Paul Flemming

Writing on Two Wheels

Writing on Two Wheels
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Ride along for cranked posts on cycling and cycles
A from-the-wheels-up view of rides, builds and fixes.

Sunday, October 15, 2017

Cooking up what's next

Our ride to Pensacola last summer was a smashing success. Things went precisely to plan. Contrary to my usual practice, I did not plan too much, did not reach beyond our grasp, did not overdo. We were lucky in weather, mechanics and traffic.


So why push it?

Because I can. 

There's a long stretch of focused, concentrated effort ahead at work, but at the end is the promise of spring break in mid-March. It got me plotting for something to focus on.

Avery and I pedaled the Old Spanish Trail at the end of June, a fake name used as marketing to sell a contrived route -- though its false claims to an explorers' provenance does not diminish its actual historic standing as a harbinger of interstate auto traffic.

Now I turn my eyes to another expedition, this one with more legitimate claims to an historical legacy that reaches back beyond the internal combustion engine. Traveling the Natchez Trace Parkway's run through Mississippi has plenty to recommend it, not least the fact it represents, as conceived, a ridiculous overreach and almost certainly impossible to repeat the good fortune of this year's trek.

Why not?

Sun, October 15, 2017 | link          Comments

Tuesday, September 26, 2017

Tue, September 26, 2017 | link          Comments

Thursday, August 10, 2017

Wahoo Tour Day Four: By the Seashore

Day 4 opens with the promise of a shorter, cooler, flatter day than those before. Not mentioned, but just as true, our final day of riding  is destined to be more dangerous, more terrifying, and more beautiful than we could fathom while fueling up at the Waffle House steps away from our bed in Milton By The Interstate.


We track back to shoot down Santa Rosa County with Escambia Bay to our right and Eglin AFB to our left. Road construction starts. The shoulder is narrow, closer to sand and orange barrels. At a bridge over our second crossing of the Yellow River (our first the day before) the shoulder disappears. We pass over swiftly and, by luck, without same-direction traffic. As we climb out of the drainage on the other side and with the pretense of a shoulder we are successively and successfully passed by dump trucks, oversized loads and various pickups showing a distinct lack of interest to share the road.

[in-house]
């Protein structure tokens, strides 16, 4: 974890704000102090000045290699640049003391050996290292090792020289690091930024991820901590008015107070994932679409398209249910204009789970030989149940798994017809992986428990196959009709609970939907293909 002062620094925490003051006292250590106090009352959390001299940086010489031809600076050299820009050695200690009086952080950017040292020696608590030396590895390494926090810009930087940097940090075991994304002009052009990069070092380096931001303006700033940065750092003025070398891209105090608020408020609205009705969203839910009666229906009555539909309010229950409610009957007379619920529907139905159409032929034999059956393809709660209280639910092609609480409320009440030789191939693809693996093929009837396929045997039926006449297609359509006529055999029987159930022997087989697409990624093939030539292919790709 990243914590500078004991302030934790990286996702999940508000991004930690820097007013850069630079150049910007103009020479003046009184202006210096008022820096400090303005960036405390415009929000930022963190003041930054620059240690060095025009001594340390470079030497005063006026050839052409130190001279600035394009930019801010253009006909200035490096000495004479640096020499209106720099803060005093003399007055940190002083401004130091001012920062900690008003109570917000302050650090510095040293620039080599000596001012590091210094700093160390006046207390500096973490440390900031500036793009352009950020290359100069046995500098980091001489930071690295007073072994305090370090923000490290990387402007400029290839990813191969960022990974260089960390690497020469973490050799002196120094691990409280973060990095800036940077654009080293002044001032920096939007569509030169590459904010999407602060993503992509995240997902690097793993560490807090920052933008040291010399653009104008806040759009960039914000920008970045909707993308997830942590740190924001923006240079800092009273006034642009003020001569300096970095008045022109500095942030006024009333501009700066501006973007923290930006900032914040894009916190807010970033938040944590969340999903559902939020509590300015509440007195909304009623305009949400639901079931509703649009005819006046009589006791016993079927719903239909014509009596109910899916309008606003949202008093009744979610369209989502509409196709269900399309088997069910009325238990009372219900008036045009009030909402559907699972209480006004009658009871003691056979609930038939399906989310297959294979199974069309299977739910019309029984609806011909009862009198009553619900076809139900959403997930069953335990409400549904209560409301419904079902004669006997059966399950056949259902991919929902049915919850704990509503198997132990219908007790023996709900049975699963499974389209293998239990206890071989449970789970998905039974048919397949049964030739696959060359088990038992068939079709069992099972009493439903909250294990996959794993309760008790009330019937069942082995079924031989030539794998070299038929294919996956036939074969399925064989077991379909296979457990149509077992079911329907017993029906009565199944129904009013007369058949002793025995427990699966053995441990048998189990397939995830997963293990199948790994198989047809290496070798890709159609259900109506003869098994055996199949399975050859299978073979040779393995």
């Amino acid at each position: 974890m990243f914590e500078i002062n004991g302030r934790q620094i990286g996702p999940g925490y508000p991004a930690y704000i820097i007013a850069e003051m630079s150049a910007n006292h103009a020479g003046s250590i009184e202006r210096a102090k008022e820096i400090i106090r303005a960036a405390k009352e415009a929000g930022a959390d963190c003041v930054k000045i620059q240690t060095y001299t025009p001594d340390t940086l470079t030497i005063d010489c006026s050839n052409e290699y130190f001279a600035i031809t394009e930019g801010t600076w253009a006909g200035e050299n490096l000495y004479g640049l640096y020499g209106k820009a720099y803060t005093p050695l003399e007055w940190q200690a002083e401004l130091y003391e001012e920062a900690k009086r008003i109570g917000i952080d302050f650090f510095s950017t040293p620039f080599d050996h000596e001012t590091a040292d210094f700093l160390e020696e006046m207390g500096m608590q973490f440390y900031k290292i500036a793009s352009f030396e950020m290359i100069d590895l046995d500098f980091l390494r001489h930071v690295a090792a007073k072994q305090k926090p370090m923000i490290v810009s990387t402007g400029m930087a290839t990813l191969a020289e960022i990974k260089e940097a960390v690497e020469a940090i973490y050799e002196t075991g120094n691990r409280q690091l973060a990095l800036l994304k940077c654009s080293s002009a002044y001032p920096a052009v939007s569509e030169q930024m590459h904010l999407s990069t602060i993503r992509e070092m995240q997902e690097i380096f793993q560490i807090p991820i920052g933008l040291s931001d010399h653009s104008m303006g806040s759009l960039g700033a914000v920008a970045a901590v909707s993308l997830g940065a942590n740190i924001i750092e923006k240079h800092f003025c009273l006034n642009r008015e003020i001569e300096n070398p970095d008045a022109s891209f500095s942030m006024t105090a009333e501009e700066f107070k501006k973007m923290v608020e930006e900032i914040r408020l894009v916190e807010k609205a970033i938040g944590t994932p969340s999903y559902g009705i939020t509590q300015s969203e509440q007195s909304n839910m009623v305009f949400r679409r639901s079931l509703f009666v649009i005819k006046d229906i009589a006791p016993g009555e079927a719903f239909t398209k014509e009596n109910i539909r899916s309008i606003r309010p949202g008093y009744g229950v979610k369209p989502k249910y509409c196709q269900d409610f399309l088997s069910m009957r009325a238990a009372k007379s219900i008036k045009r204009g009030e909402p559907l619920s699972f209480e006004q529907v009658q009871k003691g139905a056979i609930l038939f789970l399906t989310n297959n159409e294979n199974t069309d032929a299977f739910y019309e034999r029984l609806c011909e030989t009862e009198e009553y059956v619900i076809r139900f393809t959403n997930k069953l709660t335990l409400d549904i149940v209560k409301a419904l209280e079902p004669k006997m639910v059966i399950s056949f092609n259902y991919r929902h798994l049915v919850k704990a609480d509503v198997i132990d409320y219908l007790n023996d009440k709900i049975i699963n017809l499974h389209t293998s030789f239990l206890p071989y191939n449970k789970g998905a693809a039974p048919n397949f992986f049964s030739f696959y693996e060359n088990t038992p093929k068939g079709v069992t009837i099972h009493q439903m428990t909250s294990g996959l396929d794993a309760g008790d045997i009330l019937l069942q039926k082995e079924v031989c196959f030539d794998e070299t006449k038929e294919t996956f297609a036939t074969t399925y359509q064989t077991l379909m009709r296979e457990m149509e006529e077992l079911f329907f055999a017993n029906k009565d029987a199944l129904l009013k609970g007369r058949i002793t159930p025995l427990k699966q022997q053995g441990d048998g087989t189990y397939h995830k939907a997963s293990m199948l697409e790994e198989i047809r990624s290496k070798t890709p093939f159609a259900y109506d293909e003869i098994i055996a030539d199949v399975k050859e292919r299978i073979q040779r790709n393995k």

We do arrive at the shore, within sight and smell of the Gulf, turn right and gird for the assault on the Navarre Beach Causeway, a misnomer for the high span across the protected water of the bay.

Despite a game if ill-considered attempt, the walkway is too narrow to pedal across. As soon as I rub to a halt I should back it up and ride and over in the roadway but this I fail to do. Instead the narrow path becomes a catwalk of metal grillwork, disconcertingly clanky and all to easy to see-through to the whitecaps below ever-retreating as the height and anxiety both grow in lockstep.


But over I get, and the reward is a distant horizon of beautiful dunes and surf to focus on and make my way across aided by a distraction of distinction. I shake the stress out of my fingertips and down Gatorade at the island Tom Thumb, prelude to the delight on its way.

Here we are on the final map of our adventure with benefit of cloud cover, stiff tailwind, and jade green waves. Dunes to our right. Breaking surf to our left. Straight on through the Gulf Islands National Seashore on Santa Rosa Island, a fascinating anomaly to fee-simple property ownership and, within memory and my own witness, overswept by the surge of Hurricane Ivan, a storm that left sand taller than I across the roadway on our current track.

On into Pensacola Beach and past familiar iconic sites from Palafox towers to spaceships to beach ball water towers. The sun burns through cloud cover. Traffic amasses at speed.


I propose a sprint to the end and Avery agrees. Two lanes-full of vehicles speed by. We pedal up and over Santa Rosa Sound to the isthmus of Gulf Breeze, back into Santa Rosa County, and then over Three-Mile.

Our ride ends with a cruise along Bayfront Parkway and into resurgent downtown and still further to our final courthouse.

Avery and I pedal 213 miles. We have no mechanical problems, not even a flat tire. We have no physical problems besides sore bums. I do not bonk once. We take our time and do as we wish. The weather is perfect for time of year and location on planet. We get better along the way. We learn more about the world immediately surrounding us in these four days than many of its residents and virtually all of its visitors ever do. We understand the sadness of the closed business, weeds growing up through cracks of a disused parking lot. We share the joy of a family restaurant in a country town and feel in our bones the hard work and long hours these ventures require. Pine resin and tannin mix with heat and salt to waft through honey-bright yellow light of high summer. We know the plants in bloom, know the weight of the air we roll through.

There is no sense denying the treacly truth, either: It is an adventure both of us will remember and talk about the rest of our lives. Until the next one.
Thu, August 10, 2017 | link          Comments

Tuesday, July 25, 2017

Wahoo Tour Day Three: Friction Evaluation Unit

Day 3 starts at Waffle House. I don't know it now, but today is our speed day along flat stretches of U.S. 90, the triumph of the tandem.

There is going to be a surprising amount of friction today, but we are innocent of that over our waffles and bacon and coffee.